The Hart of the Matter: Women in athletics deserve better representation

The 2018 PyeongChang Winter Olympic Games recently began, and my eyes have been glued to the television ever since. I wanted to ignore the politics and just “ooh” and “aah” at every perfectly executed triple axel, but the reality of the way the international competition is run cannot be hidden.

I grew up seeing the Olympic season as a time of wonder and amazement, marvelling at the most talented athletes in the world.

The Olympics were also a time whenI saw people like me. Throughout the rest of the year, screens around me were always showing men’s football, men’s basketball and men’s baseball. During the Olympics, I got to see women taking center stage, inspiring me to pursue athletics.

My wonderment towards the Olympics made it hard to recognize its fundamental issues. There is a real gender disparity within the international competition, and it breeds a hostile environment towards women.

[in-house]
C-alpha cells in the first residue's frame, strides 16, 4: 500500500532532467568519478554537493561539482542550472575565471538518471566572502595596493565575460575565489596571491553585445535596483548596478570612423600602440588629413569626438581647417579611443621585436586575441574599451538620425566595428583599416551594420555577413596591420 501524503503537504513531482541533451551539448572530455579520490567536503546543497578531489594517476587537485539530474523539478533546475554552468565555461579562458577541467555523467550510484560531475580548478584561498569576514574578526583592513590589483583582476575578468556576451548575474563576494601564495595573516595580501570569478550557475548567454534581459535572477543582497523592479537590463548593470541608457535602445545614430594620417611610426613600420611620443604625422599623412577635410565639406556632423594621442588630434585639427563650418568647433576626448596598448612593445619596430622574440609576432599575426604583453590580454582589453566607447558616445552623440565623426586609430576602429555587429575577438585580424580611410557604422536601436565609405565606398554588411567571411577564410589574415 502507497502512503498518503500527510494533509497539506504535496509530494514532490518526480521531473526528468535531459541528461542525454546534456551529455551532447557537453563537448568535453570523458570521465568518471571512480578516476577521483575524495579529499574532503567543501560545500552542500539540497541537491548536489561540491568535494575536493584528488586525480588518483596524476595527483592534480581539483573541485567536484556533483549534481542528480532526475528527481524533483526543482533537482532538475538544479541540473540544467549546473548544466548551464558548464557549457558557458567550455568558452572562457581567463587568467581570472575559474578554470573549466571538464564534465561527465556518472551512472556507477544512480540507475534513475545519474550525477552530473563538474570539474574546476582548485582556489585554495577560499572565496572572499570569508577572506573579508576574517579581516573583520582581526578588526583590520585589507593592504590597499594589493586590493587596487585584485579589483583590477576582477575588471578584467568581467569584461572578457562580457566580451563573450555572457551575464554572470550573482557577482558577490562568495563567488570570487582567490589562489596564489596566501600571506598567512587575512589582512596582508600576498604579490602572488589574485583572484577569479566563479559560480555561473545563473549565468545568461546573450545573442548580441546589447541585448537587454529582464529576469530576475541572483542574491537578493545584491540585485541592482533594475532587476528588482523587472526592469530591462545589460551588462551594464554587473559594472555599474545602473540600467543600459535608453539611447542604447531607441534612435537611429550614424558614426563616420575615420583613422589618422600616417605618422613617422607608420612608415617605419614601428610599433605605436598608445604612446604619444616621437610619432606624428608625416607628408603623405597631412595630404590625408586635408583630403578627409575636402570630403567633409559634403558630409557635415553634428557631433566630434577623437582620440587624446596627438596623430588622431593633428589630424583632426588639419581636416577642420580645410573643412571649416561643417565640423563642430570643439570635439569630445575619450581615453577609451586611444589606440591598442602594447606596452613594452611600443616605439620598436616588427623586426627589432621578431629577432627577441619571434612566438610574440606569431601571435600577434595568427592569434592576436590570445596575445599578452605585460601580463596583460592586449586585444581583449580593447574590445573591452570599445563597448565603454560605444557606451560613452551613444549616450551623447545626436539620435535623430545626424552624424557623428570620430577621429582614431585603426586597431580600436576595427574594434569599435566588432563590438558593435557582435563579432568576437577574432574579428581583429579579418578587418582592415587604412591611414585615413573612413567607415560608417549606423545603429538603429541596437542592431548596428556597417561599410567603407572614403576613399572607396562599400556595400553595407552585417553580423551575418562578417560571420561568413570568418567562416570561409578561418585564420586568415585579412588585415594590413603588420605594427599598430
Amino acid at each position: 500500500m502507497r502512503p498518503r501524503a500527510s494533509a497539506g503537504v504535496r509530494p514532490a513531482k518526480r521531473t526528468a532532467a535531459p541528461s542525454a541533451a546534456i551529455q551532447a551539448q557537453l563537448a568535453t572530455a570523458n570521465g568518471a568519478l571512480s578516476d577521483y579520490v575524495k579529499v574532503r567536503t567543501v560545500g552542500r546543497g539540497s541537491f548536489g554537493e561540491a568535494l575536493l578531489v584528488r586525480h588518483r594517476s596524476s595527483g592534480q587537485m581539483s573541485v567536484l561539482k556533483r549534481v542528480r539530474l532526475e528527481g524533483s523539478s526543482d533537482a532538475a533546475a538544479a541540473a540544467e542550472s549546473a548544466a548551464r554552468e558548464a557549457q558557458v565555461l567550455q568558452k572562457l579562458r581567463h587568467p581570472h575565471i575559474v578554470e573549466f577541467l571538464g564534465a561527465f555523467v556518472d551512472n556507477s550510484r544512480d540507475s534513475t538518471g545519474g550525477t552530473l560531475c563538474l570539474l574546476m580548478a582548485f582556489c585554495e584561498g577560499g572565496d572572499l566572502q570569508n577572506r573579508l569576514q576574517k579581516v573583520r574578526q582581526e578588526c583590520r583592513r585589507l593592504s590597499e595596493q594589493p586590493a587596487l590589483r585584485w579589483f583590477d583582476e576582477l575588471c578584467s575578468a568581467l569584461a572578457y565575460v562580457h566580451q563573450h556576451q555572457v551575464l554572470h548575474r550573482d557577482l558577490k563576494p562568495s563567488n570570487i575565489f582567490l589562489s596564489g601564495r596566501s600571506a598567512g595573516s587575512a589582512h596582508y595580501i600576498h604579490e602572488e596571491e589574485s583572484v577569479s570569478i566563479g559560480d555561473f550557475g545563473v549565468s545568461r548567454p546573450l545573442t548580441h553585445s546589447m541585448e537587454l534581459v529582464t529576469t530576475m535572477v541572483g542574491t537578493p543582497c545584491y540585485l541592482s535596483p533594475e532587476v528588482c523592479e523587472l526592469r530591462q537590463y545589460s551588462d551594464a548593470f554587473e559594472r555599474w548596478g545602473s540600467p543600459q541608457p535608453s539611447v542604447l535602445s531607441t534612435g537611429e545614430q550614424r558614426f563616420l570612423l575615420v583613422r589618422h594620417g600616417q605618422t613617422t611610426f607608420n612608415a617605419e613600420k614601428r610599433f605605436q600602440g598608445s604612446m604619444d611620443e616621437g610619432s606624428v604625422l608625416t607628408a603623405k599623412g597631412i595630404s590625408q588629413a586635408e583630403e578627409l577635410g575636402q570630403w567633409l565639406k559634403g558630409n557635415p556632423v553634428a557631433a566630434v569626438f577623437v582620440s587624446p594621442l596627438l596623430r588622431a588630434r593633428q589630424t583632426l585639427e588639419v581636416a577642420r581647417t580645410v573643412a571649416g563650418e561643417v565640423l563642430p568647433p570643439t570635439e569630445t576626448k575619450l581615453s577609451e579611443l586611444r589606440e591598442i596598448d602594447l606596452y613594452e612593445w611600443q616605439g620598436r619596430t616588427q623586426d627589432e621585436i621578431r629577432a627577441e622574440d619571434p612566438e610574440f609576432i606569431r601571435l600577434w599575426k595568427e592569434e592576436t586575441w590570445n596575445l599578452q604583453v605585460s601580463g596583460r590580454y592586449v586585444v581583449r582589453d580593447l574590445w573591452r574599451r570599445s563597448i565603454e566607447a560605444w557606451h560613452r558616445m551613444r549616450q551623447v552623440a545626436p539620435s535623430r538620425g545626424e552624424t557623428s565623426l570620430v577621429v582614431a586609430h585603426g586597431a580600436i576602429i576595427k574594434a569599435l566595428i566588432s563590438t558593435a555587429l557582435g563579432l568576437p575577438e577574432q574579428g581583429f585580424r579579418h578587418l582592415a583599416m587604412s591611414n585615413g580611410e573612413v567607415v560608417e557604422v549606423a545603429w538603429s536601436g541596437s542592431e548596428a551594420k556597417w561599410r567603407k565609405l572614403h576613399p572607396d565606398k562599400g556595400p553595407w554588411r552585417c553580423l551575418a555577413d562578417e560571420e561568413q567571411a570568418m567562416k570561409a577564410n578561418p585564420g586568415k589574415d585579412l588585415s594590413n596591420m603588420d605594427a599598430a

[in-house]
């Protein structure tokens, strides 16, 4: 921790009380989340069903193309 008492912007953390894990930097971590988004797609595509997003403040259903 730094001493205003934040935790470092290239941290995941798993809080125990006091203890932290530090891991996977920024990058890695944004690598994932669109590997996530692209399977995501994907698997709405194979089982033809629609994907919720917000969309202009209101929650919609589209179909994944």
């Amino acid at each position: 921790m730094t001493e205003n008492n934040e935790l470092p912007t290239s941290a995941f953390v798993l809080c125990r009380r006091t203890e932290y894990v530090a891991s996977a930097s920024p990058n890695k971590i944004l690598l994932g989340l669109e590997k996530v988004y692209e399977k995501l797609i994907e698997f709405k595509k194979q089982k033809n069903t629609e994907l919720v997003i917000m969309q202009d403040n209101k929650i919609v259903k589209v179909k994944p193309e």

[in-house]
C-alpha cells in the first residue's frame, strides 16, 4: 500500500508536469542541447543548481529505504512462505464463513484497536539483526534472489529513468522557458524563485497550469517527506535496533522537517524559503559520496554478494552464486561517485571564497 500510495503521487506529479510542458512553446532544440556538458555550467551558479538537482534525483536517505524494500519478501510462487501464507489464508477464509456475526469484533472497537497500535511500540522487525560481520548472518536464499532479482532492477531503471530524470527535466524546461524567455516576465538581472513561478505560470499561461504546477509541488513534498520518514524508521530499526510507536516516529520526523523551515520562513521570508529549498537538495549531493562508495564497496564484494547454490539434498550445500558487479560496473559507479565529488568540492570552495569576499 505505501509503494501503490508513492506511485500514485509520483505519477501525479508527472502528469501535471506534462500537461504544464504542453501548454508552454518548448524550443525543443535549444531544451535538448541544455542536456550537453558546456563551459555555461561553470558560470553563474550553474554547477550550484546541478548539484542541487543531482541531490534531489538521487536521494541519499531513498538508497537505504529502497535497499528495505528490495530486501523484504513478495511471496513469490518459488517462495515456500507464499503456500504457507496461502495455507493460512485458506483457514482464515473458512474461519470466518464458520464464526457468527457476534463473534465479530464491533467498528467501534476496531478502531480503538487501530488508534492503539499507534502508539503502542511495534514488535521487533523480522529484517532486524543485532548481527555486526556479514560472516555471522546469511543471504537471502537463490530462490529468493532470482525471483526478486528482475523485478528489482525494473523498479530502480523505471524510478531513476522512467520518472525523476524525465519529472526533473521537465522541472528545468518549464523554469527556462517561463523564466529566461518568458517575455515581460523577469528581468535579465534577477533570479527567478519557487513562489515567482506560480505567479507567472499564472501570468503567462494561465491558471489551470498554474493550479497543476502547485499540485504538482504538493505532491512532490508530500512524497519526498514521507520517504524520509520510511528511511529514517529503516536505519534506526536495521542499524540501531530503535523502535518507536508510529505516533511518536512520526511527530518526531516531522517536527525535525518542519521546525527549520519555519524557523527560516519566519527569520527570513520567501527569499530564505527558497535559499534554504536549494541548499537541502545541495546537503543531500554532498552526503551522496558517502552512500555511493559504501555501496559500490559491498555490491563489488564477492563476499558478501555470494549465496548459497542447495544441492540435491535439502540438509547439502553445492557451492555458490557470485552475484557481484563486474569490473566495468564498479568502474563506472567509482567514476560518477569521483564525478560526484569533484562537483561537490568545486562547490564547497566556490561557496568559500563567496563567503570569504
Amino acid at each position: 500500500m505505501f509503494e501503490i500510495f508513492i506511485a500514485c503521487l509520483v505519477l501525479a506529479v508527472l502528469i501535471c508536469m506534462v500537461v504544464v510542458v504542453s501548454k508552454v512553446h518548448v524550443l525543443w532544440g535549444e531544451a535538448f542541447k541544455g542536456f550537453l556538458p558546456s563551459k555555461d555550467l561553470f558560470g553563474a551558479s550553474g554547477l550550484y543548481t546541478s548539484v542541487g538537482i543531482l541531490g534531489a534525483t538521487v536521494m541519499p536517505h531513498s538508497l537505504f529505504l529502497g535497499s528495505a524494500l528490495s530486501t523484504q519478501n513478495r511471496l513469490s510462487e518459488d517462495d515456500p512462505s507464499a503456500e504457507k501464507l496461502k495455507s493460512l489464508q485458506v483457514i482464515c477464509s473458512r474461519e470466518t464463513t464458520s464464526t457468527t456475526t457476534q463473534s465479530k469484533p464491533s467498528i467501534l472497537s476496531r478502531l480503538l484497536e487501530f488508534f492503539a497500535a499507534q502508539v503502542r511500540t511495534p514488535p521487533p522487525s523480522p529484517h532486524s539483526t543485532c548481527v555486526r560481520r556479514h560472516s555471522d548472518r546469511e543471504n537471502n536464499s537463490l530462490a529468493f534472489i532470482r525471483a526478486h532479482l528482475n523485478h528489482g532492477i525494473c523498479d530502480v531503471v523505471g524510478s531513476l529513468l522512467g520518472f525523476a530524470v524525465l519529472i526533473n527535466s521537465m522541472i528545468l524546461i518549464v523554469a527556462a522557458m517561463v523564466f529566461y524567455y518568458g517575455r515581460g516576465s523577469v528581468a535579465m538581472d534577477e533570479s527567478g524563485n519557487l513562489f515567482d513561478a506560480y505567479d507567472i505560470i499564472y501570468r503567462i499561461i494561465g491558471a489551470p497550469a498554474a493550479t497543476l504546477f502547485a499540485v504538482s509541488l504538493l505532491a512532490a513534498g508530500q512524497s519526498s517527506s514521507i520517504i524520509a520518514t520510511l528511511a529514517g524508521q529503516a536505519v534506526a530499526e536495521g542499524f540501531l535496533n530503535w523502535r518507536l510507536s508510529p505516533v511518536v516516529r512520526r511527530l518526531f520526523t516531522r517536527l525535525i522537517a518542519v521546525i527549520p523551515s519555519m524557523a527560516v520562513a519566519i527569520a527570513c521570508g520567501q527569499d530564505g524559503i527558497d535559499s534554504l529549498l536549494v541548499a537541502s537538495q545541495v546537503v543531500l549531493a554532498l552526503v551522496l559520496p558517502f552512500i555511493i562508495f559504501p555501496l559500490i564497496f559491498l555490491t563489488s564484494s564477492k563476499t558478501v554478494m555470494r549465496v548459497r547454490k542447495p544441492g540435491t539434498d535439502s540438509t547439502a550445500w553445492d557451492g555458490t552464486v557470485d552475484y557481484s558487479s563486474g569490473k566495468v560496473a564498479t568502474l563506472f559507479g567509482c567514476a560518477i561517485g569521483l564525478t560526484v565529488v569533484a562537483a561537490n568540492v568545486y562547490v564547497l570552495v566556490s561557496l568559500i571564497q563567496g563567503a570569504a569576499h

Women make up almost half of the athletes in the Olympics. This fact is touted as a success as a representation of sexism within sports disappearing as we progress towards equality.

While the gender ratio among  athletes is close to equal, the Olympics as an organization is not. Women only make up a fifth of the members of the National Olympic Committee Executive Board, a fourth of the International Olympic Committee Executive Board and 15 percent of the International Federation Executive Board in 2015, according to the official Olympics website.

The fact that a group of only 20 percent is representing a group of almost 50 percent is a red flag in itself, and the the issue manifests into situations such as the Larry Nassar scandal.